Brand Confusion

Fake news?

I was looking at the Facebook pages of various Kombucha companies to add to our blog posts on Twitter and Instagram when I came across the Lo Bros Facebook page. l was surprised to see it lists lovekombucha.co.uk as the URL in the About section. Humm, what gives? Perhaps there are crossed wires over at Facebook. Could they have mixed up the links from one company with another? Despite the fact they claim to be working to cut out misinformation and fake news, could I trust what I was seeing?

 

M&A

However, it seems this isn’t a problem with Facebook.

According to a recent report in The Independent “Los Bros (sic) is a new, Australian brand of “living sodas” and its UK branch has been taken over by the company formerly known as Love Kombucha, which brews in small batches in Berkshire.”

 

The UK Love Kombucha home page explains:

 

Thanks for visiting the Love Kombucha website. Love Kombucha is no longer in production. Read on to find out why…Love Kombucha’s Founder, Melanie, has teamed up with Soulfresh, an exciting and innovative food and drink company from Australia to bring Lo Bros, their best-selling kombucha and living drinks brand, to the UK.

That’s cool. Companies merge. In fact, many kombucha start-ups probably have an exit strategy that involves being acquired by a bigger outfit. It seems Melanie bought out Lo Bros in the UK as a way of expanding.

 

Brand confusion

Academics note that brand confusion happens when companies act in ways that  dilute brands instead of building them. Without a clear differentiating idea, price is all that remains to motivate buyers. But your competitors can cut prices, too, so without strong branding, prices will fall, as will profits.

 

The fastest way to sabotage brand credibility is to present the product inconsistently. Companies that go back and forth between how a brand is presented risk hurting their business. 

 

This seems to be a real problem resulting from the merger of the UK Love Kombucha operation and the Aussies. There’s a heck of a lot of confusion in the branding. This starts with the links we follow on Social Media.

 

The Love Kombucha Twitter profile has a broken link.

The Lo Bros Twitter profile omits any link.

Lo Bros Twitter

The Love Kombucha home page states

Love Kombucha Banner

If you say company A “is now part of” company B that means (to me) that Love has been sold to Lo Bros. Which contradicts The Independent when it said “Los Bros … has been taken over by … Love Kombucha”.

 

The Products

Here’s Lo Bros Living Drinks

Lo Bros Living Drinks

That image from Facebook ties into the Australian branch of Lo Bros.They sell in Oz, New Zealand and the UK.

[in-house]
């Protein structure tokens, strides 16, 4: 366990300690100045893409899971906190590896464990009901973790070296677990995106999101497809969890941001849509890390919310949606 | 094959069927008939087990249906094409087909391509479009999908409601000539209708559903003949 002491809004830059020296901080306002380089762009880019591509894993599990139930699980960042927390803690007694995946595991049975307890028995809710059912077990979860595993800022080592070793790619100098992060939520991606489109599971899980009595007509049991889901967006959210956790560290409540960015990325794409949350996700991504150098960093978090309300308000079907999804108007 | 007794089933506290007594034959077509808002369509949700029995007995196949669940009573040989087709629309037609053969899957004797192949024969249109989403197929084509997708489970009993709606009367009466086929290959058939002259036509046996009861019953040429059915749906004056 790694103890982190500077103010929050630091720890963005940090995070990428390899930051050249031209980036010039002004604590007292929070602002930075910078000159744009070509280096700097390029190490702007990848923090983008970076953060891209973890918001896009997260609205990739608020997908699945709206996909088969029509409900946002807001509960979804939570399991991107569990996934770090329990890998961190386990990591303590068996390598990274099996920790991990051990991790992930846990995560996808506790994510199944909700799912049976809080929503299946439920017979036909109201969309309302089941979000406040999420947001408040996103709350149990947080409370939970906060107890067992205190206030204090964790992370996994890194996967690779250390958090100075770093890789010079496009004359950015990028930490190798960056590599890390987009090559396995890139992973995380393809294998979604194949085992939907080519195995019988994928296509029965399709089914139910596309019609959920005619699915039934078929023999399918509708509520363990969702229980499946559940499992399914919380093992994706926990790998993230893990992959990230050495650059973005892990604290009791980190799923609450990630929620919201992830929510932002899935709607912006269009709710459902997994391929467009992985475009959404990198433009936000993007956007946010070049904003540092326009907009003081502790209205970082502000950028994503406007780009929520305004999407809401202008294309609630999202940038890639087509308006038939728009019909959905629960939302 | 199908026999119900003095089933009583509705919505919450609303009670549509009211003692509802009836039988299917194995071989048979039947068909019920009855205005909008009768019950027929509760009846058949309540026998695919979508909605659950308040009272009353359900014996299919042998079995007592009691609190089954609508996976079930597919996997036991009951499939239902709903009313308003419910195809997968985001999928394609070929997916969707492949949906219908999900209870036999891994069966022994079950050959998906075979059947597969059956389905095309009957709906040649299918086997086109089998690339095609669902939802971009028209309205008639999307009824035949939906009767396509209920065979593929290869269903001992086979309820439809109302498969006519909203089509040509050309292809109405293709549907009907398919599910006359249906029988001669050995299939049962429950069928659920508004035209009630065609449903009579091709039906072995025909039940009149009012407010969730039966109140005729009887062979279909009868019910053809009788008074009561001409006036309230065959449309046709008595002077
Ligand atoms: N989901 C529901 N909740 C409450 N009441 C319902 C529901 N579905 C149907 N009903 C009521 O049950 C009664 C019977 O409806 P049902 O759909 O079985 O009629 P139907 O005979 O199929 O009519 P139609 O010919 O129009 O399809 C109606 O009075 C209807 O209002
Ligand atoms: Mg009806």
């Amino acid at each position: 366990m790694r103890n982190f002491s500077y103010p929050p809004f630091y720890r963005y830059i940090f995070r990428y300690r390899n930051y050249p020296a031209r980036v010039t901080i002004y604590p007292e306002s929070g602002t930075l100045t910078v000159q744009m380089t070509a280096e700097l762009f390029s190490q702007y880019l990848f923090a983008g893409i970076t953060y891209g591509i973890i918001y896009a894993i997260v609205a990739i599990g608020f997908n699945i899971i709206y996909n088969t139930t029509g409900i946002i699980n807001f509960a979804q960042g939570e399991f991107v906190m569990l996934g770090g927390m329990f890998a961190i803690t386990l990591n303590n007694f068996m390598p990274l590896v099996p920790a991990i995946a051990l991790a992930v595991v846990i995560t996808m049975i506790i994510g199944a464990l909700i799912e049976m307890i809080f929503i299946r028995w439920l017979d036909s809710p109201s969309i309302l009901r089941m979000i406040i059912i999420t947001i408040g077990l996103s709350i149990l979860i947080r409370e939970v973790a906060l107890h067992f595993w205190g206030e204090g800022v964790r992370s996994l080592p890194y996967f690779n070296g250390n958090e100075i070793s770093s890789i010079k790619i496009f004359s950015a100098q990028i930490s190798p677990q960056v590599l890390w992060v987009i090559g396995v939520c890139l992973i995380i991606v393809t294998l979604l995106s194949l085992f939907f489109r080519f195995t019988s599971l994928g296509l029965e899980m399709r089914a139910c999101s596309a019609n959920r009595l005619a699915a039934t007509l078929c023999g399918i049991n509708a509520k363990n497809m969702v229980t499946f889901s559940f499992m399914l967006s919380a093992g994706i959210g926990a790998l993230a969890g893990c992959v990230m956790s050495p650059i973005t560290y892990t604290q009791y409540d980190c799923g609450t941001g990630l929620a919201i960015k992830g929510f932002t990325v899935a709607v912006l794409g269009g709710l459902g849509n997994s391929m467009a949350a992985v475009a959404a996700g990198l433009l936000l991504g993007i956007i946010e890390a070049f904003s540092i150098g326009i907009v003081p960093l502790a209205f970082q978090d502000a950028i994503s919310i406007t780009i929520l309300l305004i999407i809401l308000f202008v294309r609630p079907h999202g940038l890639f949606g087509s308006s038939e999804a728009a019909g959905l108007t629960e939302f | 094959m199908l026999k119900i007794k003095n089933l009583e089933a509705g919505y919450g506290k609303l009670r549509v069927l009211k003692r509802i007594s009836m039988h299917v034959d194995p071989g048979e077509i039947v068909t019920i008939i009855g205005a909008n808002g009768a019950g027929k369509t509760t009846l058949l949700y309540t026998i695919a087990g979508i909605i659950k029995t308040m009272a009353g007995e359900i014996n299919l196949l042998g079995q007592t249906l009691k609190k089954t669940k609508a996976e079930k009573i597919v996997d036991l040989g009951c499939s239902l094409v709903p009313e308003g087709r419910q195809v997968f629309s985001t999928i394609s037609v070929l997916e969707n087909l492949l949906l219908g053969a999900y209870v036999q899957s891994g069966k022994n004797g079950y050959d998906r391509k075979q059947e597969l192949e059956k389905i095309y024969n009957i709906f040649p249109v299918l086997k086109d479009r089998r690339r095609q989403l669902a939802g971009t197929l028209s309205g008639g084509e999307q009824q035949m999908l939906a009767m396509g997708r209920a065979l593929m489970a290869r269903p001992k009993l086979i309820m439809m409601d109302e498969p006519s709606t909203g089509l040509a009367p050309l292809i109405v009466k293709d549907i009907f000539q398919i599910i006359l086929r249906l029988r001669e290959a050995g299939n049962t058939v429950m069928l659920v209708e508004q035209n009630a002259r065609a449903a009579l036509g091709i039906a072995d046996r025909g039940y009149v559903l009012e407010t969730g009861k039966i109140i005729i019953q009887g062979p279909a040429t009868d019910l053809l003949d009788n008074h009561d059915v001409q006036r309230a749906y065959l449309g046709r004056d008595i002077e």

Here’s the page from Lo Bros Living Drinks UK

Lo Bros Living Drinks UK

Next, here’s Love Kombucha listed at a UK distributor. How come? It’s supposed to be “no longer in production.”

Love Kombucha online

Say you choose to buy online in the UK. Buyers are directed to Happy Kombucha, a distributor located in a  Sussex business park. They mainly stock SCOBYs and other supplies for home brewers. Confusingly, they sell

 

Melanie has written that Love Kombucha is

 

…sold in over 1000 stores across 5 countries! All whilst retaining the authenticity of the product and using traditional brewing techniques…We decided to hook up with our Australian chums at Soulfresh.

 

Soulfresh appears to be the Australian parent of Lo Bros and boasts of being

 

A food movement that disrupts the status quo and takes a stand against the dumbed down, lifeless and soulless foods that are clogging up the grocery shelves and our tummies.

However, their Twitter profile describes them as a “distributor” not a brewer.

Soulfresh twitter

Questions

I’ve spent the morning trying to unravel this. It might not matter for a consumer in Sydney or Sidcup who just wants to pick up a bottle in a store. But online it’s a different story. I’m wondering:

 

  • If the “company formerly known as Love Kombucha” is now Lo Bros, how come it’s still available?
  • Did Lo Bros acquire Love or visa versa?
  • Which are the five countries where the Love Kombucha brand is sold?
  • Does Lo Bros in the UK and Australia taste the same? How do they achieve consistency in the two hemispheres?
  • Is Soulfresh a brewer or a distributor?
  • How does Love Kombucha differ from Lo Bros?
  • Was it really as good idea to name a company “Lo” Bros when newspapers mix it up with “Los” Bros? It does kinda roll off the tongue more easily, no?

If anyone from Love Kombucha, Lo Bros UK, Lo Bros Australia, Soulfresh, or Happy Kombucha can clarify what the real story is, please leave a comment below. Curious minds want to know.

You may also like...

Leave a Reply

Your email address will not be published. Required fields are marked *